December 9, 2014
Ms. Ellen Kirschbaum
Arizona Board of Executive Clemency
1645 West Jefferson, Suite 101
Phoenix, AZ 85007-3000
Re: Jacob Wideman
ADC # 070340
Dear Ms. Kirschbaum:
When I was a kid, my parents took me to the San Diego Zoo. Back then they had earthen pits instead of cages, round in shape, no bars and you could look into the pit with nothing but distance between you and the animal. At one point, my father and I were standing on the side of a pit looking down at the lions or tigers, some kind of predatory cat, and I noticed one of them just walking around the pit’s perimeter, round and round, staring out as he was walking. I was standing next to my father and said; “I wonder what he’s thinking.”
Without hesitating, my father said; “He’s thinking of a way to escape.”
I asked “What do you think they would do if they did figure out a way to escape?”
My father said; “They would eat you.”
My father went on to explain that he believed that all the tigers or lions ever thought about was escape; getting out. All day, everyday, they walked in circles, checking the perimeter for any opening, any weakness, any change in routine that they could exploit to get free. And, he said, they probably never give up until either they escaped or died, whichever came first.
Jacob Wideman, and all of his ilk, are just like that lion or tiger. All day long, day after day, year after year, they think of one thing: getting out. They look. They think. They act. They go to parole hearings to study the faces and thought process of the parole board honing their pitch, their physical appearance even the sound of their voice. They do and say everything with one thought: getting out, or better said, convincing you to let them out.
You cannot do that.
Like the man who shot and killed my own son, who is also serving a “life term” in an Arizona prison, Jacob Wideman thinks only of getting out. He does not think of the life he stole. He does not think of the misery he visited upon Eric and his family. He does not better himself or look for real change. He thinks only of himself and his goal – getting out. Everything he does. Everything he says and every “change” in his life has a single purpose– getting out.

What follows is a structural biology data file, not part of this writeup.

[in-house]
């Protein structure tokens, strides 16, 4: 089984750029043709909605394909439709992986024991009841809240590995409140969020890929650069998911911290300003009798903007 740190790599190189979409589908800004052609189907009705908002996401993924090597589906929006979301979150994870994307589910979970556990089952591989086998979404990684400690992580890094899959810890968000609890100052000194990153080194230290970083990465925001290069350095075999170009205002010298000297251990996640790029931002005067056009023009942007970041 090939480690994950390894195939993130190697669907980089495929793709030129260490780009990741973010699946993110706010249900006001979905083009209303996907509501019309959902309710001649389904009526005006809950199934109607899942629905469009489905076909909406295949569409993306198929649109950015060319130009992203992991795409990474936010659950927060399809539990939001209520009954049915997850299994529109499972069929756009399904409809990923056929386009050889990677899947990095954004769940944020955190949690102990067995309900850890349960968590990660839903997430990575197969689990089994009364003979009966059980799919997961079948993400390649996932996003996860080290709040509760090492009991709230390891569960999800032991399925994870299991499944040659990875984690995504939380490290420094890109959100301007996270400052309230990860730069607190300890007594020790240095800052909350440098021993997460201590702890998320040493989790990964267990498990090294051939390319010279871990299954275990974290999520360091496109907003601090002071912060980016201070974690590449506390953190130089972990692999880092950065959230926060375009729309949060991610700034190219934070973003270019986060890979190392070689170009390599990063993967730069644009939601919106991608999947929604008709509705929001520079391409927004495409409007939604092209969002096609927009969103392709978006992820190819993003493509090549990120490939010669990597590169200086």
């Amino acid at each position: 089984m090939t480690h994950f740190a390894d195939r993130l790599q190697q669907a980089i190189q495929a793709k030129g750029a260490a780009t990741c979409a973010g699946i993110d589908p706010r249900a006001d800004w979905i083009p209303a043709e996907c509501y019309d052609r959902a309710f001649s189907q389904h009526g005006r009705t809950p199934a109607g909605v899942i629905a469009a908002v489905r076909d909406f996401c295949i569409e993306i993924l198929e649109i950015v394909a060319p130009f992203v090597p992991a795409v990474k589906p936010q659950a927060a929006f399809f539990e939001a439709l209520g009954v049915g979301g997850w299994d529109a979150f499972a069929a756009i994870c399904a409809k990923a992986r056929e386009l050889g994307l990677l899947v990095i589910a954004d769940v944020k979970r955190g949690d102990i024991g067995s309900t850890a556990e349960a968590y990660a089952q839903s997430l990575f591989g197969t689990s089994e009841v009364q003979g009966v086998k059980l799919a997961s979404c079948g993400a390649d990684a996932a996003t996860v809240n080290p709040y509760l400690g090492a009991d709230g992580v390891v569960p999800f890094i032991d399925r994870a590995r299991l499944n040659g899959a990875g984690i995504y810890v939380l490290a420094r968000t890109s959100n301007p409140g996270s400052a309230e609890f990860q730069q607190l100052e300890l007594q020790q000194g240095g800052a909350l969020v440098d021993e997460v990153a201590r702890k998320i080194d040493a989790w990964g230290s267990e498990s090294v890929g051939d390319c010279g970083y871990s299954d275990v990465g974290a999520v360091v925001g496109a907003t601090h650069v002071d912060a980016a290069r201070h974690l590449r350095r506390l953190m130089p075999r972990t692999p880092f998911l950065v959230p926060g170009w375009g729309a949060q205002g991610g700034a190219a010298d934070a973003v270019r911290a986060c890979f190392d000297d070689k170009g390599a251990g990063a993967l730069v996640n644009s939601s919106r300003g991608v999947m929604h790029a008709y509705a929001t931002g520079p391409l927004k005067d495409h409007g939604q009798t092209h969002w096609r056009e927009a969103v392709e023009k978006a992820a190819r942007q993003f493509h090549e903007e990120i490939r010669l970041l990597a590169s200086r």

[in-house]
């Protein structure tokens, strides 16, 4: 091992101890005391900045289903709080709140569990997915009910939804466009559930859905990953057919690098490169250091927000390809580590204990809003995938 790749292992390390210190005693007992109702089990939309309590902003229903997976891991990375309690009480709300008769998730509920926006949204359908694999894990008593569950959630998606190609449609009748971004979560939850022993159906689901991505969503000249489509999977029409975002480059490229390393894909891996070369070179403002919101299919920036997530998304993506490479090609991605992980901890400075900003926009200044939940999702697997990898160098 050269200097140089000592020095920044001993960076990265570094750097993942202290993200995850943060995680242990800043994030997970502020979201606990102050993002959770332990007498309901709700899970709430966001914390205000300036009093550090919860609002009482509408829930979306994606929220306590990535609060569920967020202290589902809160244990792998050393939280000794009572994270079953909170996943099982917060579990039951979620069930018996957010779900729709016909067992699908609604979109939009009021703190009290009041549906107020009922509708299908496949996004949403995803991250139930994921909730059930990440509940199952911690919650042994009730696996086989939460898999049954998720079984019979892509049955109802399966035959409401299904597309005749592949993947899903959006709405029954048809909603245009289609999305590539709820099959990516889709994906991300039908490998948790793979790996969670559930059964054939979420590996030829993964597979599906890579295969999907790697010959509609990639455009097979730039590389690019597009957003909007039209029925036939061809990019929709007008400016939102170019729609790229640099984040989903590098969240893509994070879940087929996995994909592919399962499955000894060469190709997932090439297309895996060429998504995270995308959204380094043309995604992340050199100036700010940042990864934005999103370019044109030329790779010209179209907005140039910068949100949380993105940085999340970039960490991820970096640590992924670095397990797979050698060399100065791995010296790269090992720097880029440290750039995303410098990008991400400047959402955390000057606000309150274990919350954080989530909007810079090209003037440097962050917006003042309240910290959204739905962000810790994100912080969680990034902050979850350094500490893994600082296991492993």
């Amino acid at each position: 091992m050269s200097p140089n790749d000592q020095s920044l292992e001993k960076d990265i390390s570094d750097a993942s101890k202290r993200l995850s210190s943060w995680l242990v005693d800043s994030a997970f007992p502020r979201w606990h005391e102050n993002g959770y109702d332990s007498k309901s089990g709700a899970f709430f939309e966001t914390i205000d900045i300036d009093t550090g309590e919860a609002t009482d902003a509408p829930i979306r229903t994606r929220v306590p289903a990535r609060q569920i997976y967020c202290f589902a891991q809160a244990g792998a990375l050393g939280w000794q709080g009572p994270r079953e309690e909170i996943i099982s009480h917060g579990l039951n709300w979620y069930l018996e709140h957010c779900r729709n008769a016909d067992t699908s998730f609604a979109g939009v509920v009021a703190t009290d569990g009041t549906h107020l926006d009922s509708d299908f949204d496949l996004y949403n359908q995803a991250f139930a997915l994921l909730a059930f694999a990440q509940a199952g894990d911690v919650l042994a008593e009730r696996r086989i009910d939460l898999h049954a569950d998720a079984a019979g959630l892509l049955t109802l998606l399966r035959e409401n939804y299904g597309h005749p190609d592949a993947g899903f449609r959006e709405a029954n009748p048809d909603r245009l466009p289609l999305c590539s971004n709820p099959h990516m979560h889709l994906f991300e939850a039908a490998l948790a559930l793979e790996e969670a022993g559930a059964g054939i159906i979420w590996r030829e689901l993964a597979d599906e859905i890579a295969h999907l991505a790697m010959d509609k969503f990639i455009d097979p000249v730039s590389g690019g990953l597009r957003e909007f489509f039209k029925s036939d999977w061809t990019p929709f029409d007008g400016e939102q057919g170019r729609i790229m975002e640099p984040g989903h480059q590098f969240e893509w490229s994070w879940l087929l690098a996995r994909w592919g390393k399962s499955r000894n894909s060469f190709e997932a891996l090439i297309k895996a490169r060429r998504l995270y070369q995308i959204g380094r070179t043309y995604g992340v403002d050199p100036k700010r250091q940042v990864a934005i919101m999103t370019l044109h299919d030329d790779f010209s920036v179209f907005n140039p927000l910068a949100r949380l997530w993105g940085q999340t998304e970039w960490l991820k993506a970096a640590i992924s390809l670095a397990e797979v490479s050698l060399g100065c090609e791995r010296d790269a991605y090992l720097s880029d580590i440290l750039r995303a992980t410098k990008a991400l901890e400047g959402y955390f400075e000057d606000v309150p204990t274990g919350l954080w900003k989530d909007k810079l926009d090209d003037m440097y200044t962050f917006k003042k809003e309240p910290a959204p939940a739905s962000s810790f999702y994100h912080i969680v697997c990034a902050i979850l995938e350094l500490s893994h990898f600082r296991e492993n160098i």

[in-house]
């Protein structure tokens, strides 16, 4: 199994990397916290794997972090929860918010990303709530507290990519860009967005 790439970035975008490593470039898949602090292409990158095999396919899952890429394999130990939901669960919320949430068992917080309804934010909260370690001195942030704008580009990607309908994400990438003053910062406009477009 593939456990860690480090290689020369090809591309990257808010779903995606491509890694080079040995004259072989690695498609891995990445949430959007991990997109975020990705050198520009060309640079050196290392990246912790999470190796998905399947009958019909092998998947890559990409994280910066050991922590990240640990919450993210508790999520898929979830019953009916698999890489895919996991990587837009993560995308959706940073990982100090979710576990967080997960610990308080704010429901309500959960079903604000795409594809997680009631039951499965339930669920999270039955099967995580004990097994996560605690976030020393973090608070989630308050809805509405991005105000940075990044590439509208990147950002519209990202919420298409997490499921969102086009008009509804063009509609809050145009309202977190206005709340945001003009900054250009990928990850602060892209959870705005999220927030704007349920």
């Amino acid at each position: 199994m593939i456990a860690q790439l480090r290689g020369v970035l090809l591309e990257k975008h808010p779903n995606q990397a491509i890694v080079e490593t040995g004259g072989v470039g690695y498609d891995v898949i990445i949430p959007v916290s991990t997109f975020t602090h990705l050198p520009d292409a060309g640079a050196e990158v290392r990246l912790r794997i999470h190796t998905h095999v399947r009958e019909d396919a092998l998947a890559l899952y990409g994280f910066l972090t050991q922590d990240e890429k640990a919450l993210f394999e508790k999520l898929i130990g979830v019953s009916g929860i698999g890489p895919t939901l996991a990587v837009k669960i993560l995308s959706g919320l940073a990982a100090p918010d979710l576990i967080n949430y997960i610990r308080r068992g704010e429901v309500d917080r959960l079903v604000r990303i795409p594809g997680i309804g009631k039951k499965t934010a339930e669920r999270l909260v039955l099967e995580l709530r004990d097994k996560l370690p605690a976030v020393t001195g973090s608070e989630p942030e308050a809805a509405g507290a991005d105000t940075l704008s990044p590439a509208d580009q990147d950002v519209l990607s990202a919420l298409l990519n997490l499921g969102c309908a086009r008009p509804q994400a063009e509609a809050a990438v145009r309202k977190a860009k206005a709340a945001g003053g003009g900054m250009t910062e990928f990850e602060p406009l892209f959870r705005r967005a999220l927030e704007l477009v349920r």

Do not think that I come to this conclusion because I am the bitter father of a murdered child. I was a criminal defense attorney for 23 years before my son was shot. I helped clients just like Mr. Wideman with their strategies. I intimately know their persona. No matter what he says. No matter what the Wideman family swears is evidence of Jacob’s change as a human being, it is all an act.
Jacob Wideman has not changed because he cannot change. And he cannot change because deep inside he does not believe that he sits in prison because of what he did to the victim in this case, Eric. He believes he is in prison because of someone, something or anyone else, other than himself. Whether it is feigned psychological problems or because of alleged drug or alcohol or abuse problems, or because he was poor, whatever the excuse, in his heart, he is not to blame.
Since Jacob Wideman does not blame himself for the murder he committed, it is easy for him to look contrite, or sad and remorseful because, in his mind, he should be free. Manipulation comes easy to those who perceive themselves as wronged.
But the truth is, he knows how to act now, because he has been before you before and whatever he did, did not work. And if the upcoming hearing does not get him out, he will consider his options and make the appropriate changes in his demeanor for the next hearing, and the next, until either you let him out or he dies.
Like the lion or tiger, at the San Diego Zoo, you can take him out of the jungle, and lock him in a cage but his core self, the one who killed, can never change.
Let him out, and he will eat you, or if not you, someone else.
Very truly yours,
Daniel J. Marco